NASA & SPACE NEWS
(NASA) – Seven university teams were selected to develop concepts supporting metal production on the Moon in NASA’s 2023 annual Breakthrough, Innovative, and Game-Changing Idea Challenge: Lunar Forge.
The awards total about $1.1 million, with values between $120,000 and $180,000 based on each team’s proposed concept. The challenge is a unique collaboration between NASA’s Space Technology Mission Directorate’s (STMD) Game Changing Development (GCD) program and
NASA’s Office of STEM Engagement Space Grant Project. The 2023 BIG Idea Challenge awardees are:
■ Colorado School of Mines
Lunar Alloy Metal Production Plant (LAMPP)
Advisors: Dr. Christopher Dreyer, Dr. George Sowers
■ Massachusetts Institute of Technology with Honeybee Robotics
Artemis Steelworks: Advancing Reactor Technologies for Electrolytic Manufacturing of In-Situ Steel
Advisors: Dr. Jeffrey Hoffman, Dr. Antoine Allanore, Dr. Olivier De Weck, Dr. Martin Culpepper, George Lordos
■ Missouri University of Science and Technology
Lunar In-Situ Aluminum Production Through Molten Salt Electrolysis (LISAP-MSE)
Advisors: Dr. Daoru Han, Dr. Jeffrey Smith, Dr. Fateme Rezaei, Dr. David Bayless, Dr. William Schonberg, Dr. Daniel Stutts
■ Northwestern University with Wearifi, Inc.
ACRE: Autonomous Casting RovEr
Advisor: Dr. Ian McCue
■ Pennsylvania State University with RFHIC and Jacobs Space Exploration Group
Development of the Smelting with Microwave Energy for Lunar Technologies (SMELT) System for In-Situ Resource Processing
Advisors: Dr. Sven Bilen, Dr. Aleksandra Radlinska
■ University of North Texas with Advanced Materials and Manufacturing Processes Institute, UNT; Enabled Engineering
Solid-state Integrated Manufacturing Process for Lunar Environment (SIMPLE)
Advisors: Dr. Rajiv S. Mishra, Dr. Hector Siller, Dr. Ravi Sankar Haridas
■ University of Utah with Powder Metallurgy Research Laboratory
Production of Steel from Lunar Regolith through Carbonyl Iron Refining (CIR)
Advisors: Dr. Hong Y. Sohn, Dr. Michael F. Simpson, Dr. Michael L Free
In-situ resource utilization (ISRU) – or the ability to use naturally existing resources – is fundamental to a steady cadence of Artemis missions and a sustained human presence on the Moon and a lunar economy.
Metal’s strength and resistance to corrosion make it key to building structures needed for a lunar base, such as pipes, cables, landing pads, transport rails, and pressure vessels to contain volatiles like fuel. However, the metal materials for infrastructure are heavy, making them challenging and costly to transport from Earth.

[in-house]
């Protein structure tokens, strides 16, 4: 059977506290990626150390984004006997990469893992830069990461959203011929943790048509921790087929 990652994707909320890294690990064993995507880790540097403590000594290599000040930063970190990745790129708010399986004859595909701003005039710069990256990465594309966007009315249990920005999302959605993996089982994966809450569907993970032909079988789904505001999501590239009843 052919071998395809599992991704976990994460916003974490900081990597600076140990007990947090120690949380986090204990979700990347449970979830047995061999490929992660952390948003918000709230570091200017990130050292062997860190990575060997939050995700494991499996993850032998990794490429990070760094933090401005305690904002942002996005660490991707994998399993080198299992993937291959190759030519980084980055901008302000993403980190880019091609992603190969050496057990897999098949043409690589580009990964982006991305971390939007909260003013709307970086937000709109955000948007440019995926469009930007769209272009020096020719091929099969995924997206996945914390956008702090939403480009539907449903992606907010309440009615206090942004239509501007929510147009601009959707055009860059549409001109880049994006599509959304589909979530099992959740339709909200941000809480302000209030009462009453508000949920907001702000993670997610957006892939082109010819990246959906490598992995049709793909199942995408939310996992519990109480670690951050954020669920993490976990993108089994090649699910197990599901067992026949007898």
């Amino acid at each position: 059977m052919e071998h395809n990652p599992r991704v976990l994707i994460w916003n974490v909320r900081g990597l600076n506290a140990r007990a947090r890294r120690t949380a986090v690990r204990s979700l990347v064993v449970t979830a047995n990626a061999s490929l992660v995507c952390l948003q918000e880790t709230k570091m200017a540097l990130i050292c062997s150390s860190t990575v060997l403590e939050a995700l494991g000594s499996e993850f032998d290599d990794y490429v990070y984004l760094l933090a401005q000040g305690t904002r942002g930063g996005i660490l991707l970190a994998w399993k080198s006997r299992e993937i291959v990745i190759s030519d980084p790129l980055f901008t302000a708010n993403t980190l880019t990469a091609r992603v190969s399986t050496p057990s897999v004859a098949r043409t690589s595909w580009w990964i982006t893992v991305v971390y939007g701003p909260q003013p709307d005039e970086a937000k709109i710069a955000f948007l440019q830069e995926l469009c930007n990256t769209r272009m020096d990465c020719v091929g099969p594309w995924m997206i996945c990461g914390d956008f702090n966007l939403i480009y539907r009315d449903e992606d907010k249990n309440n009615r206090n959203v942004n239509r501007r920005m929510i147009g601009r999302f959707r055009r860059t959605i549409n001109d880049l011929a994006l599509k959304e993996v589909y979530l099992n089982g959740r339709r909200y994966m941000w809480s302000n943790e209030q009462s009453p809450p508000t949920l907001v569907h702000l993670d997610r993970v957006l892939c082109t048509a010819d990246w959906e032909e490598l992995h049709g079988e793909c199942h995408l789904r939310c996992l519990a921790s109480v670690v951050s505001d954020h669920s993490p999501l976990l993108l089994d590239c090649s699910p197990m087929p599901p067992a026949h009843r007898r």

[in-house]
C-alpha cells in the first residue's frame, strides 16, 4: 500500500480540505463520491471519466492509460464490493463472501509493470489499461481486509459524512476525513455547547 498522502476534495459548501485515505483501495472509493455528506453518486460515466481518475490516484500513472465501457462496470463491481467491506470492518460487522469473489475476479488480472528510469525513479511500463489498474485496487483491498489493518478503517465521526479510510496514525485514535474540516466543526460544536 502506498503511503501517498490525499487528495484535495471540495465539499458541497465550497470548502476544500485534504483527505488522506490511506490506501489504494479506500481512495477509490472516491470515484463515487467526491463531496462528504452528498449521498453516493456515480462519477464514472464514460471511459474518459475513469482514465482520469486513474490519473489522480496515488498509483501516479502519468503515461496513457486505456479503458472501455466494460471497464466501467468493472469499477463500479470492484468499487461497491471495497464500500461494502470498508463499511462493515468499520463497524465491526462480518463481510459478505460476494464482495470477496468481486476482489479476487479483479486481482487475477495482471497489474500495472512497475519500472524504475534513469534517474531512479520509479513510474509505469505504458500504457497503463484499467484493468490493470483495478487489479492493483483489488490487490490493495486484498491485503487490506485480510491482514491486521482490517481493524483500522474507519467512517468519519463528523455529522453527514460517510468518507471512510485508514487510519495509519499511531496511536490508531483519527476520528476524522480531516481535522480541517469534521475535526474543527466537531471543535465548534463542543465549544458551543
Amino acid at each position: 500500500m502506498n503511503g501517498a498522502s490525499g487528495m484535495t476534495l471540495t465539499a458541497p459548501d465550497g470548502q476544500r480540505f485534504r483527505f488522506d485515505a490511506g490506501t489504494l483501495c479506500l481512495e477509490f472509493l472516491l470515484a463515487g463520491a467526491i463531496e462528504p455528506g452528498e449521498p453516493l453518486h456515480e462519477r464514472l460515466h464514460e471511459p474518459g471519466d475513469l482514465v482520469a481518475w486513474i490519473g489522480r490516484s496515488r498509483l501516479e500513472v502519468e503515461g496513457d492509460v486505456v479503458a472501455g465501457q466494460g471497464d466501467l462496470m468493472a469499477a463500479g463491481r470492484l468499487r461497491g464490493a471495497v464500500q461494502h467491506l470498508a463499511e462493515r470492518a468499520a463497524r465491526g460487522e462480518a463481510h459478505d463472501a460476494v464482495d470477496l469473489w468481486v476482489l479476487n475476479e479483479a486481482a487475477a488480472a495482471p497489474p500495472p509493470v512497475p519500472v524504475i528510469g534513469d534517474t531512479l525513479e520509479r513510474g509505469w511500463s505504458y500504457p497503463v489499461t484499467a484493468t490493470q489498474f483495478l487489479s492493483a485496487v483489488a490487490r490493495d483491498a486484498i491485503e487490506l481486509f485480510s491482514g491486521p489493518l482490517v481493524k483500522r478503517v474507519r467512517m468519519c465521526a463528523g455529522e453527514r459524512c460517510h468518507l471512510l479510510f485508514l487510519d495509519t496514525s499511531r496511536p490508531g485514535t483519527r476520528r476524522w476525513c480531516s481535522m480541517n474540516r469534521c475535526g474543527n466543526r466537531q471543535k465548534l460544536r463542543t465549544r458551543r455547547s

Producing metal products on the Moon is an extensive process that includes the following:
■ Metal detecting, specifically for minerals such as anorthite and ilmenite
■ Material refining
■ Forming materials for additive manufacturing
■ Production of metal matrix composites
■ Testing and qualification of the ISRU-derived metal products
Proposing teams submitted a wide variety of concepts for technologies needed at any point in the lunar metal production pipeline.
“The BIG Idea Challenge expands opportunities for students and faculty to immerse themselves in real NASA projects, as well as supports student pursuits in STEM,” said NASA’s Space Grant Project Manager Tomas Gonzalez-Torres.
“Through participating in the BIG Idea Challenge, these teams are making big strides at the university level as well as toward excellence in their future careers.”
Once funded, teams continue designing, building, and testing their concepts in advance of a November 2023 forum, where their work will be showcased to the public and judged by a panel of NASA and industry experts.
The forum allows the university-led teams to interface with ongoing lunar mission planning discussions that are underway within STMD’s Lunar Surface Innovation Initiative (LSII). Once developed, these projects are incubated by universities and could augment technology currently in development by NASA.
The BIG Idea Challenge is an initiative supporting GCD’s efforts to rapidly mature innovative and high-impact capabilities and technologies for infusion in a broad array of future NASA missions.
The challenge provides undergraduate and graduate students and faculty the opportunity to design, develop, and demonstrate their technology in an intensive project-based program over the course of eighteen months, with NASA engineers and scientists reviewing the possibility of adopting innovations initiated and furthered by the university teams.
The BIG Idea Challenge is one of several Artemis student challenges and is managed by the National Institute of Aerospace.
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